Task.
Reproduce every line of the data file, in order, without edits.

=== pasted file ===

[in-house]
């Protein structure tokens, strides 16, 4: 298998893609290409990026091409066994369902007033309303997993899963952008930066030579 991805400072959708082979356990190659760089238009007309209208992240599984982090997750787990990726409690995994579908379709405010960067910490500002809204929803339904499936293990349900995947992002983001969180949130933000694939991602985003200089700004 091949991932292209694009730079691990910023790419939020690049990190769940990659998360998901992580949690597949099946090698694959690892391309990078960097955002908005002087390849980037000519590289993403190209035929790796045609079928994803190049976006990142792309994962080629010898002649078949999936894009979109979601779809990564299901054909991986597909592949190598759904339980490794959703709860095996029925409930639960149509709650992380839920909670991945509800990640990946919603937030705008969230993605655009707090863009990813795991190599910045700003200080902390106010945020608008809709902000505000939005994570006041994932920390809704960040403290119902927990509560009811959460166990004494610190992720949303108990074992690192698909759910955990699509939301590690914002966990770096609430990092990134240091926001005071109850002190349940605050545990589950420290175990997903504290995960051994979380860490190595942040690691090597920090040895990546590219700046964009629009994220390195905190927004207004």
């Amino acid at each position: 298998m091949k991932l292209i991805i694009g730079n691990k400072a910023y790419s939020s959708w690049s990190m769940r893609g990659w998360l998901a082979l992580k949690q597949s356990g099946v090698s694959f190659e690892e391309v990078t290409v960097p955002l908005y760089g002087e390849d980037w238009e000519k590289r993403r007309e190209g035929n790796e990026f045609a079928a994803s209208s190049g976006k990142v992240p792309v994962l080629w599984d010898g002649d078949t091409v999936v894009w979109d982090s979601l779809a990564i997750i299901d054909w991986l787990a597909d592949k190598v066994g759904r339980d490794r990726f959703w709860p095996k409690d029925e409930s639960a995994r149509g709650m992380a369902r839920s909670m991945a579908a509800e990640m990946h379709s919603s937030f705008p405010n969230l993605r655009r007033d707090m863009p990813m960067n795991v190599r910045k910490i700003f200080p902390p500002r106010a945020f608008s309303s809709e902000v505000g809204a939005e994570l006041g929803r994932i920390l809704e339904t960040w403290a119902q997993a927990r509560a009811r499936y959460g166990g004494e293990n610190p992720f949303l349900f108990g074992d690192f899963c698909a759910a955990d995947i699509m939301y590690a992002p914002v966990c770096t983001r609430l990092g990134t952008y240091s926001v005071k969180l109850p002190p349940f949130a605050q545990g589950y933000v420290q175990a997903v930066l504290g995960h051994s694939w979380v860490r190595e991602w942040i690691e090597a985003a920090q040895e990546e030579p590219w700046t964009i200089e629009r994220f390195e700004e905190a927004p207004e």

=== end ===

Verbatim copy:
[in-house]
């Protein structure tokens, strides 16, 4: 298998893609290409990026091409066994369902007033309303997993899963952008930066030579 991805400072959708082979356990190659760089238009007309209208992240599984982090997750787990990726409690995994579908379709405010960067910490500002809204929803339904499936293990349900995947992002983001969180949130933000694939991602985003200089700004 091949991932292209694009730079691990910023790419939020690049990190769940990659998360998901992580949690597949099946090698694959690892391309990078960097955002908005002087390849980037000519590289993403190209035929790796045609079928994803190049976006990142792309994962080629010898002649078949999936894009979109979601779809990564299901054909991986597909592949190598759904339980490794959703709860095996029925409930639960149509709650992380839920909670991945509800990640990946919603937030705008969230993605655009707090863009990813795991190599910045700003200080902390106010945020608008809709902000505000939005994570006041994932920390809704960040403290119902927990509560009811959460166990004494610190992720949303108990074992690192698909759910955990699509939301590690914002966990770096609430990092990134240091926001005071109850002190349940605050545990589950420290175990997903504290995960051994979380860490190595942040690691090597920090040895990546590219700046964009629009994220390195905190927004207004």
């Amino acid at each position: 298998m091949k991932l292209i991805i694009g730079n691990k400072a910023y790419s939020s959708w690049s990190m769940r893609g990659w998360l998901a082979l992580k949690q597949s356990g099946v090698s694959f190659e690892e391309v990078t290409v960097p955002l908005y760089g002087e390849d980037w238009e000519k590289r993403r007309e190209g035929n790796e990026f045609a079928a994803s209208s190049g976006k990142v992240p792309v994962l080629w599984d010898g002649d078949t091409v999936v894009w979109d982090s979601l779809a990564i997750i299901d054909w991986l787990a597909d592949k190598v066994g759904r339980d490794r990726f959703w709860p095996k409690d029925e409930s639960a995994r149509g709650m992380a369902r839920s909670m991945a579908a509800e990640m990946h379709s919603s937030f705008p405010n969230l993605r655009r007033d707090m863009p990813m960067n795991v190599r910045k910490i700003f200080p902390p500002r106010a945020f608008s309303s809709e902000v505000g809204a939005e994570l006041g929803r994932i920390l809704e339904t960040w403290a119902q997993a927990r509560a009811r499936y959460g166990g004494e293990n610190p992720f949303l349900f108990g074992d690192f899963c698909a759910a955990d995947i699509m939301y590690a992002p914002v966990c770096t983001r609430l990092g990134t952008y240091s926001v005071k969180l109850p002190p349940f949130a605050q545990g589950y933000v420290q175990a997903v930066l504290g995960h051994s694939w979380v860490r190595e991602w942040i690691e090597a985003a920090q040895e990546e030579p590219w700046t964009i200089e629009r994220f390195e700004e905190a927004p207004e």